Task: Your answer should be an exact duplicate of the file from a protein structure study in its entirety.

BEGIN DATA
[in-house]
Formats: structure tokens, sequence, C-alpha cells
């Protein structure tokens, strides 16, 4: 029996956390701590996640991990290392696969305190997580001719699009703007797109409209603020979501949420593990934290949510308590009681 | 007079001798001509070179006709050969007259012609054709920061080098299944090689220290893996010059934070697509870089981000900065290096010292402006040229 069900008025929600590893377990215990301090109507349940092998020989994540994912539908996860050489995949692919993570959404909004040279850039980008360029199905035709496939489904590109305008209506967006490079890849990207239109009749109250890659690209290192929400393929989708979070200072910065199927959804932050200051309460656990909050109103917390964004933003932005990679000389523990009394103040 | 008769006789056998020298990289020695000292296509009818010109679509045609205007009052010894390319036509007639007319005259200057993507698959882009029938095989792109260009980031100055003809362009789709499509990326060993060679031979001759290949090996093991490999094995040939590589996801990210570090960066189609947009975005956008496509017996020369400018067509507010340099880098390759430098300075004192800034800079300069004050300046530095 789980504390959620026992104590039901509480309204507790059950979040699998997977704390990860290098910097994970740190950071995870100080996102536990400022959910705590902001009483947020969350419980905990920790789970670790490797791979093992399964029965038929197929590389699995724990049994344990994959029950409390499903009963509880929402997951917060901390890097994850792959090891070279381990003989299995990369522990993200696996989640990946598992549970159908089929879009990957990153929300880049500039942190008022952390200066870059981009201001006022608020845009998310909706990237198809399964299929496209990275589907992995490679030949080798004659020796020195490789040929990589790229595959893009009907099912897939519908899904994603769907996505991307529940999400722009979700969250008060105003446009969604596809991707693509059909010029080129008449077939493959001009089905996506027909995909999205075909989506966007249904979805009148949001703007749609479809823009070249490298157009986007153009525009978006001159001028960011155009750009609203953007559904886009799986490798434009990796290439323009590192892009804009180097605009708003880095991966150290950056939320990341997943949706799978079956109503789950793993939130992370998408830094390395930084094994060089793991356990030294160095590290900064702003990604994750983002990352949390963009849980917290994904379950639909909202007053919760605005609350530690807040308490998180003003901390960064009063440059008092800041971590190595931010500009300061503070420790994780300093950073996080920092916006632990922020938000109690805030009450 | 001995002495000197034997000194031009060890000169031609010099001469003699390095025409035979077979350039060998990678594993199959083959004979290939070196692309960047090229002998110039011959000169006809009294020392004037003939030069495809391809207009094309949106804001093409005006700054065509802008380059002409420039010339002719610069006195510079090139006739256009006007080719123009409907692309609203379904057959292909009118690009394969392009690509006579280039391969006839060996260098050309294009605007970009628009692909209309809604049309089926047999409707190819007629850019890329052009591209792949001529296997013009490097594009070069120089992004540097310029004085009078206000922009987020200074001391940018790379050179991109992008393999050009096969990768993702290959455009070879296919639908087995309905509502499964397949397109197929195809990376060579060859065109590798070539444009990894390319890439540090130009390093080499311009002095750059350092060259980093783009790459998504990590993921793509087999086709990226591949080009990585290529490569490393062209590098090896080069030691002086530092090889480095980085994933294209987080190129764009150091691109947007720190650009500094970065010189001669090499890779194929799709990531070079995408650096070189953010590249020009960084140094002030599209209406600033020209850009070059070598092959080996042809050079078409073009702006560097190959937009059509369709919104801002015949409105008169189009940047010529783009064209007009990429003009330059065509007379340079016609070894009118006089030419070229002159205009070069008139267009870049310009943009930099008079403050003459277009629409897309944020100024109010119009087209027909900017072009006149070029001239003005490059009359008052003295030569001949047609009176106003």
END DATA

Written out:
[in-house]
Formats: structure tokens, sequence, C-alpha cells
């Protein structure tokens, strides 16, 4: 029996956390701590996640991990290392696969305190997580001719699009703007797109409209603020979501949420593990934290949510308590009681 | 007079001798001509070179006709050969007259012609054709920061080098299944090689220290893996010059934070697509870089981000900065290096010292402006040229 069900008025929600590893377990215990301090109507349940092998020989994540994912539908996860050489995949692919993570959404909004040279850039980008360029199905035709496939489904590109305008209506967006490079890849990207239109009749109250890659690209290192929400393929989708979070200072910065199927959804932050200051309460656990909050109103917390964004933003932005990679000389523990009394103040 | 008769006789056998020298990289020695000292296509009818010109679509045609205007009052010894390319036509007639007319005259200057993507698959882009029938095989792109260009980031100055003809362009789709499509990326060993060679031979001759290949090996093991490999094995040939590589996801990210570090960066189609947009975005956008496509017996020369400018067509507010340099880098390759430098300075004192800034800079300069004050300046530095 789980504390959620026992104590039901509480309204507790059950979040699998997977704390990860290098910097994970740190950071995870100080996102536990400022959910705590902001009483947020969350419980905990920790789970670790490797791979093992399964029965038929197929590389699995724990049994344990994959029950409390499903009963509880929402997951917060901390890097994850792959090891070279381990003989299995990369522990993200696996989640990946598992549970159908089929879009990957990153929300880049500039942190008022952390200066870059981009201001006022608020845009998310909706990237198809399964299929496209990275589907992995490679030949080798004659020796020195490789040929990589790229595959893009009907099912897939519908899904994603769907996505991307529940999400722009979700969250008060105003446009969604596809991707693509059909010029080129008449077939493959001009089905996506027909995909999205075909989506966007249904979805009148949001703007749609479809823009070249490298157009986007153009525009978006001159001028960011155009750009609203953007559904886009799986490798434009990796290439323009590192892009804009180097605009708003880095991966150290950056939320990341997943949706799978079956109503789950793993939130992370998408830094390395930084094994060089793991356990030294160095590290900064702003990604994750983002990352949390963009849980917290994904379950639909909202007053919760605005609350530690807040308490998180003003901390960064009063440059008092800041971590190595931010500009300061503070420790994780300093950073996080920092916006632990922020938000109690805030009450 | 001995002495000197034997000194031009060890000169031609010099001469003699390095025409035979077979350039060998990678594993199959083959004979290939070196692309960047090229002998110039011959000169006809009294020392004037003939030069495809391809207009094309949106804001093409005006700054065509802008380059002409420039010339002719610069006195510079090139006739256009006007080719123009409907692309609203379904057959292909009118690009394969392009690509006579280039391969006839060996260098050309294009605007970009628009692909209309809604049309089926047999409707190819007629850019890329052009591209792949001529296997013009490097594009070069120089992004540097310029004085009078206000922009987020200074001391940018790379050179991109992008393999050009096969990768993702290959455009070879296919639908087995309905509502499964397949397109197929195809990376060579060859065109590798070539444009990894390319890439540090130009390093080499311009002095750059350092060259980093783009790459998504990590993921793509087999086709990226591949080009990585290529490569490393062209590098090896080069030691002086530092090889480095980085994933294209987080190129764009150091691109947007720190650009500094970065010189001669090499890779194929799709990531070079995408650096070189953010590249020009960084140094002030599209209406600033020209850009070059070598092959080996042809050079078409073009702006560097190959937009059509369709919104801002015949409105008169189009940047010529783009064209007009990429003009330059065509007379340079016609070894009118006089030419070229002159205009070069008139267009870049310009943009930099008079403050003459277009629409897309944020100024109010119009087209027909900017072009006149070029001239003005490059009359008052003295030569001949047609009176106003």